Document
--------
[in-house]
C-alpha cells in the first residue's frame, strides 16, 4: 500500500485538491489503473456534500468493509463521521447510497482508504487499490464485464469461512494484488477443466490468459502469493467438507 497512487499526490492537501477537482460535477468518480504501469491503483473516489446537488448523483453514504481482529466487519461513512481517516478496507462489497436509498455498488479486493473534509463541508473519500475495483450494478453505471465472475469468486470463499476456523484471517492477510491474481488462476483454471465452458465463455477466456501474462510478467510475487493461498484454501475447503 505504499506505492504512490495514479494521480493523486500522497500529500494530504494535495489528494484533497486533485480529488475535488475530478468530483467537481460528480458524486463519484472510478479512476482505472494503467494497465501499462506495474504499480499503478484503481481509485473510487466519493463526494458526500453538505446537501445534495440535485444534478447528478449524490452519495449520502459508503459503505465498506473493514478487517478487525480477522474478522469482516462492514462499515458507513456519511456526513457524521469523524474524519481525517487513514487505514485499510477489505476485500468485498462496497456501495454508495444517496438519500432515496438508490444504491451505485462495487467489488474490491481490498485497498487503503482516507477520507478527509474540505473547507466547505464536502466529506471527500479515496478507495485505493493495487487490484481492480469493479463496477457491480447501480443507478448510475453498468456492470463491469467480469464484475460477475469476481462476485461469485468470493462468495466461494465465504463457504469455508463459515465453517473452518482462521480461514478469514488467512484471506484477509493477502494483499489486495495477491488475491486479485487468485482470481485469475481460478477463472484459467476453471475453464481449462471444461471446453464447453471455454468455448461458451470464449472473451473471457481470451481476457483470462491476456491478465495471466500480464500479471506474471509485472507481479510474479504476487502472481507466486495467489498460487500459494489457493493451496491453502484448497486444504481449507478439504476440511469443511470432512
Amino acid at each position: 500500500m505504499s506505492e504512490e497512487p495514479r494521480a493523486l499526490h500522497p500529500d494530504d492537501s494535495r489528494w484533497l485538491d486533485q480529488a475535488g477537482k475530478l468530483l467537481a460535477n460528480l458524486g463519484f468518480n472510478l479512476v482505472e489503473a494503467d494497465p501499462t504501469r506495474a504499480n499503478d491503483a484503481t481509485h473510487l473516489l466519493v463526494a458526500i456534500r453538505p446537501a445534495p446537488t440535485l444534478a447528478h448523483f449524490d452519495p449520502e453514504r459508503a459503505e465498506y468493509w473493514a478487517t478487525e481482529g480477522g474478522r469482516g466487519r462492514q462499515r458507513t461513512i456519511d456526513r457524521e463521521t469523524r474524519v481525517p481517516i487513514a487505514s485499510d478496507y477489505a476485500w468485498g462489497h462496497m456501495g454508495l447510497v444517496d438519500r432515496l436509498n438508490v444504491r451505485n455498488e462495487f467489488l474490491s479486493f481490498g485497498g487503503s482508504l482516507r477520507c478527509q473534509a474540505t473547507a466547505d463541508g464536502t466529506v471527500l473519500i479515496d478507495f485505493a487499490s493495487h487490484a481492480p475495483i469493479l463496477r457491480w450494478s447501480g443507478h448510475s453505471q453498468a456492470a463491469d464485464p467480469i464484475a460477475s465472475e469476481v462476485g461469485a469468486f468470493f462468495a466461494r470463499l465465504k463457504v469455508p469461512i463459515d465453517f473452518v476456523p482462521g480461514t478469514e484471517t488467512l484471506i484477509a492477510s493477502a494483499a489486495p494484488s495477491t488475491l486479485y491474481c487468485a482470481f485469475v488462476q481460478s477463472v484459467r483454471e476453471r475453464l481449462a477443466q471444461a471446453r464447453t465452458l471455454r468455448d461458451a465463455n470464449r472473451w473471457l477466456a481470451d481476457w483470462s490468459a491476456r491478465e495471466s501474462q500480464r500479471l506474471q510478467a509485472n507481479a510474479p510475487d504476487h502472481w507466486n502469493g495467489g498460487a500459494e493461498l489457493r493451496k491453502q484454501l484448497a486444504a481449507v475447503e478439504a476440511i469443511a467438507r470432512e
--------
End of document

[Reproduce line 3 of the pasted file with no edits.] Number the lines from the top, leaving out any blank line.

Amino acid at each position: 500500500m505504499s506505492e504512490e497512487p495514479r494521480a493523486l499526490h500522497p500529500d494530504d492537501s494535495r489528494w484533497l485538491d486533485q480529488a475535488g477537482k475530478l468530483l467537481a460535477n460528480l458524486g463519484f468518480n472510478l479512476v482505472e489503473a494503467d494497465p501499462t504501469r506495474a504499480n499503478d491503483a484503481t481509485h473510487l473516489l466519493v463526494a458526500i456534500r453538505p446537501a445534495p446537488t440535485l444534478a447528478h448523483f449524490d452519495p449520502e453514504r459508503a459503505e465498506y468493509w473493514a478487517t478487525e481482529g480477522g474478522r469482516g466487519r462492514q462499515r458507513t461513512i456519511d456526513r457524521e463521521t469523524r474524519v481525517p481517516i487513514a487505514s485499510d478496507y477489505a476485500w468485498g462489497h462496497m456501495g454508495l447510497v444517496d438519500r432515496l436509498n438508490v444504491r451505485n455498488e462495487f467489488l474490491s479486493f481490498g485497498g487503503s482508504l482516507r477520507c478527509q473534509a474540505t473547507a466547505d463541508g464536502t466529506v471527500l473519500i479515496d478507495f485505493a487499490s493495487h487490484a481492480p475495483i469493479l463496477r457491480w450494478s447501480g443507478h448510475s453505471q453498468a456492470a463491469d464485464p467480469i464484475a460477475s465472475e469476481v462476485g461469485a469468486f468470493f462468495a466461494r470463499l465465504k463457504v469455508p469461512i463459515d465453517f473452518v476456523p482462521g480461514t478469514e484471517t488467512l484471506i484477509a492477510s493477502a494483499a489486495p494484488s495477491t488475491l486479485y491474481c487468485a482470481f485469475v488462476q481460478s477463472v484459467r483454471e476453471r475453464l481449462a477443466q471444461a471446453r464447453t465452458l471455454r468455448d461458451a465463455n470464449r472473451w473471457l477466456a481470451d481476457w483470462s490468459a491476456r491478465e495471466s501474462q500480464r500479471l506474471q510478467a509485472n507481479a510474479p510475487d504476487h502472481w507466486n502469493g495467489g498460487a500459494e493461498l489457493r493451496k491453502q484454501l484448497a486444504a481449507v475447503e478439504a476440511i469443511a467438507r470432512e